Many great songs were written and recorded very quickly in short bursts of inspiration. This wasn't one of them. About six years in the making, this song was the result of the painstaking efforts of six songwriters and at least three producers attempting to create a massive hit for Cher.
The song began life as a demo created by four songwriters at Cher's record label, Warner Brothers. From there, it went to some top producers, including Nick Van Eede of Cutting Crew, who said in his Songfacts interview
: "Kevin MacMichael and I produced the original demo with Mark Scott and Brian Higgins in 1992 I think. That shows how long the song sat around. We tweaked the melody and chords in the famous chorus... listen to the first two chords to 'I've Been in Love Before' and the first two chords to 'Believe' and you'll hear the similarity. We got paid a bottle of whisky between us for the session!"
The song eventually made its way to Metro Productions, which is a small studio in London, where Mark Taylor and Brian Rawling worked on the track after two Metro songwriters reworked it a bit (bringing the songwriter tally to six). They used a variety of studio techniques and processors to create a very synthesized sound, trying to create an original dance track that wouldn't alienate Cher's core audience that was used to her rock ballads. In an interview with Sound On Sound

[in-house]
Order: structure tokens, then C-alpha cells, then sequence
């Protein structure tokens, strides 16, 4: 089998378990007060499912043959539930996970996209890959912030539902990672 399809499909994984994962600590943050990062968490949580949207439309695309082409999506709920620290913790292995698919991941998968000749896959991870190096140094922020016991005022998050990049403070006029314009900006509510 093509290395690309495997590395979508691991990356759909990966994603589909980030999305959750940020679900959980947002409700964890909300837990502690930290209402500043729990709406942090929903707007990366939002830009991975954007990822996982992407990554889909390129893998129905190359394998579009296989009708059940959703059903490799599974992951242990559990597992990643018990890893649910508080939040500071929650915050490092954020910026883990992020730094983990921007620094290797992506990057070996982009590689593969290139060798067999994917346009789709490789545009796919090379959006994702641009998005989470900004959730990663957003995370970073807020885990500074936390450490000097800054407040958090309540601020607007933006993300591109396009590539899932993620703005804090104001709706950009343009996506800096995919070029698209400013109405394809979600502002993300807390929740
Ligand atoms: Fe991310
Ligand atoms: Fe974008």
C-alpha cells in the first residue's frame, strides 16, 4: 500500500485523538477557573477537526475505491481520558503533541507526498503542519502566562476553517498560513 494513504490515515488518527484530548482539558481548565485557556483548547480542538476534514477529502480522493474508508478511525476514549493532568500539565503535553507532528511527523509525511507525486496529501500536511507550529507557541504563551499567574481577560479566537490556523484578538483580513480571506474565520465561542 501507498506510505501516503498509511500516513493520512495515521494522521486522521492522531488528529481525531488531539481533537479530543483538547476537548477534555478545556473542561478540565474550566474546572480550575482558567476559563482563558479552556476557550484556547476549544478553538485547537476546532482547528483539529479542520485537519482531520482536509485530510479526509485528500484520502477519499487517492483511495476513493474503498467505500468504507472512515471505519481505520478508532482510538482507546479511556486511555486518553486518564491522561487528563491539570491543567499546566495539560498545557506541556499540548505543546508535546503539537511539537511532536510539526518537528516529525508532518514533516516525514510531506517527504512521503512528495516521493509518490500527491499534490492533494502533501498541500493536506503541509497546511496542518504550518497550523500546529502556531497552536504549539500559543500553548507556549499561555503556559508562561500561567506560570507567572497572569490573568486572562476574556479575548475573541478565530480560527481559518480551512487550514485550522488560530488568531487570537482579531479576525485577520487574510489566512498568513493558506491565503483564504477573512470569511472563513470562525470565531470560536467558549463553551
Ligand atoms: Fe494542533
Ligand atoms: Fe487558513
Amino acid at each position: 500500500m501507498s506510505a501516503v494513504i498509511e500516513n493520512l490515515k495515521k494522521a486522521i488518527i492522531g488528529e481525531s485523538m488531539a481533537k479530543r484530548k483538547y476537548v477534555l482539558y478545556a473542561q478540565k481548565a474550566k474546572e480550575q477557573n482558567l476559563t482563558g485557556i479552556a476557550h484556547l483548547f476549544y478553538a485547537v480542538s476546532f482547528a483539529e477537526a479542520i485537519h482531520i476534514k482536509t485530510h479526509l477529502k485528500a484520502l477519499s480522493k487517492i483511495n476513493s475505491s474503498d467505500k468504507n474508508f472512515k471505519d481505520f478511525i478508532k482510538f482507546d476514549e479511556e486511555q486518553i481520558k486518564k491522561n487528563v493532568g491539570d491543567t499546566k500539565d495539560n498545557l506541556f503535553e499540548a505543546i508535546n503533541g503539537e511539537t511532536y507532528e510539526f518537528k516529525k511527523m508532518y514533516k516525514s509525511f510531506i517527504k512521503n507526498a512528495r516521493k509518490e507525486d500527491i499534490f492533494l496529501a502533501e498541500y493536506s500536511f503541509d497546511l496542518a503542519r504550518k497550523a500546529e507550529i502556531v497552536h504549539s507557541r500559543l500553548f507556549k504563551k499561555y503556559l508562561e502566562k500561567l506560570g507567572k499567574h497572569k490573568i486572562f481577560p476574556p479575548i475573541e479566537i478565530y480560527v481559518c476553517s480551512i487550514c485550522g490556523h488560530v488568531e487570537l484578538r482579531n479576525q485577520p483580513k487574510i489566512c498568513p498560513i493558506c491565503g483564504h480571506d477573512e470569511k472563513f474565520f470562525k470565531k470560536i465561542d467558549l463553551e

magazine, Mark Taylor explained that he ended up producing the song twice: "It was just too hardcore dance - it wasn't happening. I scrapped it and started again, because I realized it needed a sound that was unusual, but not in a typical dance record sort of way. This was tricky, because dance music is very specific. To get what I was after I had to think about each sound very carefully, so that the sound itself was dance-based but not obviously so."
The big breakthrough in the production of this song was the distinctive vocal effect, which the producers claimed was done using a vocoder device. It was later revealed that they used an Auto-Tune processor, which is a device created by Antares Audio Technologies to correct the pitch in recorded vocals.
Vocoders had been used in music since the '70s to synthesize voices, creating a robotic effect. Auto-Tune came on the market in 1997, and producers quickly realized that putting it on an extreme setting would create a heavily distorted vocal. That's not what the software was made for, but it created a vocoder-like sound that kept some of the actual vocal, making it sound less computerized. Cher's team had reason to deny they were using Auto-Tune: the general public didn't know that musicians were now having their vocals corrected so their pitch was always perfect. "Believe" pulled back the curtain on this studio technique.